Just about everybody figured it was going to take a miracle to extend her life after a cataclysmic brain injury.
And they were right, although it wasn’t something quite as abstract as divine intervention to save Missy Flynn following her traumatic brush with death late in 2005.
What it took wasn’t a village. It was a city of supporters, led by Flynn’s life partner, Brian Wong, along with countless friends from her days as a world-class triathlete and beyond.
So here we are, more than 16 years later, and the story remains awe-inspiring.
The odds against surviving an aneurysm are unlikely to begin with but to be able to still share laughs with contemporaries shows just how far she’s battled back from this life-changing misfortune.
Wong, who’s been by her side every step of the way, had spent the better part of a decade riding bicycles at high speeds beside the woman he loves. He knew all about her character when the infamous day arrived and figured if anybody could handle this adversity it would be her.
“The one thing I would say is we’re both incredibly stubborn and I mean that in a good way,’’ said Wong, who will once again bring Flynn to the 11th annual Bucks County Duathlon awards ceremony on Sunday, Sept. 4 at Washington Crossing Historic Park. Proceeds from the race go toward, among other things, her uninsured medical costs.
“She’s not stubborn in the sense of hard-headedness that is a negative characteristic. She would get up in the morning while it was still dark to go swimming. A lot of people wouldn’t do that but she did. That’s one side of stubborn. The other side is not giving up. That’s the side I feel more. You don’t give up and you keep that up for years.’’
Both close friends as well as people on the perimeter of Flynn’s life still marvel at her courage and fortitude.
You might as well include Wong, who shares a residence with Flynn in Newtown, in that group as well. Initial talks with doctors provided no roadmap to a successful recovery. There was no magic potion, no amazing surgery that was going to change her new life path.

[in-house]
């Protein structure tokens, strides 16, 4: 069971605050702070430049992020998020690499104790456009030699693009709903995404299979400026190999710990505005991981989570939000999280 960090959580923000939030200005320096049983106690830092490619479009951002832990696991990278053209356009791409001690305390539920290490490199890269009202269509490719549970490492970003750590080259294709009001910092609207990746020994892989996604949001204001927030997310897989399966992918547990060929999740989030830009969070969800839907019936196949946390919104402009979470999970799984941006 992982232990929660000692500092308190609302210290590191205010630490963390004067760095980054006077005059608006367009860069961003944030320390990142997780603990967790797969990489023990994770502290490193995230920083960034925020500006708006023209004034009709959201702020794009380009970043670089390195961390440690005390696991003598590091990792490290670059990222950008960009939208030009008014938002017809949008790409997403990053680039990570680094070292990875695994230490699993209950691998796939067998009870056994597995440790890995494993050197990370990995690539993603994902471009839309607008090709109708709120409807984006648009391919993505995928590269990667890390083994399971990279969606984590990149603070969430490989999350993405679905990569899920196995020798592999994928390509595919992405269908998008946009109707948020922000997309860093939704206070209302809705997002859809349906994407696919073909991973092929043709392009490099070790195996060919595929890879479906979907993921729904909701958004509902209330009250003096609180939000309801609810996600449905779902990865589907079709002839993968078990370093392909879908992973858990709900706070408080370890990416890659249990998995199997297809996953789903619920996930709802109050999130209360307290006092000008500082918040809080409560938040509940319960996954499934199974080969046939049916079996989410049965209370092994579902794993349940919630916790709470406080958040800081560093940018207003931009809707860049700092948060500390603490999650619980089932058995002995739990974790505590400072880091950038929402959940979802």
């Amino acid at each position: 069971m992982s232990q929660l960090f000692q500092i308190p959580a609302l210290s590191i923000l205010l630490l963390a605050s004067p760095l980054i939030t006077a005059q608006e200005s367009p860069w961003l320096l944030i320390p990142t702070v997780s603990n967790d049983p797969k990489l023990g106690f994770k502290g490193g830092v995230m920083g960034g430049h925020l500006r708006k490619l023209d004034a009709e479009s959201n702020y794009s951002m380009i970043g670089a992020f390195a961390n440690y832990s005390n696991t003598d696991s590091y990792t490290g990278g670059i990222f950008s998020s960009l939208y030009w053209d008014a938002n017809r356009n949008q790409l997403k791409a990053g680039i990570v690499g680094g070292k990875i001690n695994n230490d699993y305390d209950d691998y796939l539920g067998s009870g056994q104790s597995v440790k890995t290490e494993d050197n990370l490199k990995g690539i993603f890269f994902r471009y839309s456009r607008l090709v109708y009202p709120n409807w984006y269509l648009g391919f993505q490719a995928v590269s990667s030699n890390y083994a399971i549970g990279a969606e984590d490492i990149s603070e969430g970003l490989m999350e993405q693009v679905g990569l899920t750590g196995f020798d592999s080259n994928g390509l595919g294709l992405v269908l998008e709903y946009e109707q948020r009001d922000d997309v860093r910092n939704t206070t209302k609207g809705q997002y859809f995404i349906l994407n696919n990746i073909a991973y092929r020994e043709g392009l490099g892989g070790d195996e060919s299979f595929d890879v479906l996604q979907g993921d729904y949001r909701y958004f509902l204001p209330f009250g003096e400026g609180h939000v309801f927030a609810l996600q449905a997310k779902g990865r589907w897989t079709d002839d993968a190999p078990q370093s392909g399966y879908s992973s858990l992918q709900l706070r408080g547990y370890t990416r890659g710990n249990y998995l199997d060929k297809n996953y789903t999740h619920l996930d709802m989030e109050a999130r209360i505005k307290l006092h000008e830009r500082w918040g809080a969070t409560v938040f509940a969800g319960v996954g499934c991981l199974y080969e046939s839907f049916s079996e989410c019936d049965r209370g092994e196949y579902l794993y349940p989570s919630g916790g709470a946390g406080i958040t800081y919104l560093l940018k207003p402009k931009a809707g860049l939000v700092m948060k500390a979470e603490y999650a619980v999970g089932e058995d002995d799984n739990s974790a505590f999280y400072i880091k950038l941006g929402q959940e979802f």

It was pretty much up to her and her determination.
Wong credits that aforementioned city of well-wishers for sharing the day-to-day responsibilities.
“Given that everyone has gone through a pandemic for over two years, I think it really drives home the point that people are super devoted or dedicated or whatever word you want to use,’’ Wong said. “It’s not that people don’t forget us – which is not a given – because we’re not circulating around.
“For all this time, both pre-pandemic and through the pandemic, people are still doing the things that they do for us. They’re still making dinner, they’re still doing the yardwork, still doing errands, still picking stuff up.’’
The Bucks County Duathlon, which has raised upwards of $110,000 since its inception, does its part, too.
“The easy thing would be to just let it slide,’’ Wong said. “I wouldn’t blame anyone for that because it’s a ton of work. But here are, we have this sort of window after the worst of the pandemic hopefully is over. And the race is back.
“That encapsulates everything that people do for us. The people just don’t go away. That’s a remarkable thing because it’s been 16 years. That’s a long time for people to be hanging on for us.’’
BCD race day is always a red letter date for Flynn and Wong. They get a chance to renew old acquaintances and this year promises to be particularly exciting because there hasn’t been a BCD since 2019.
“She’s always excited to be at the race not only because it’s an event and one she used to do,’’ Wong said. “I’m sure she understands how much people are there to see her and are excited to see her. It’s one of our bigger days of the year.’’
To register, to get more information or to donate, visit www.buckscountyduathlon.org
Sunday, Sept. 4
11th annual Bucks County Duathlon, 7 a.m., Washington Crossing Historic Park. Contact www.buckscountyduathlon.org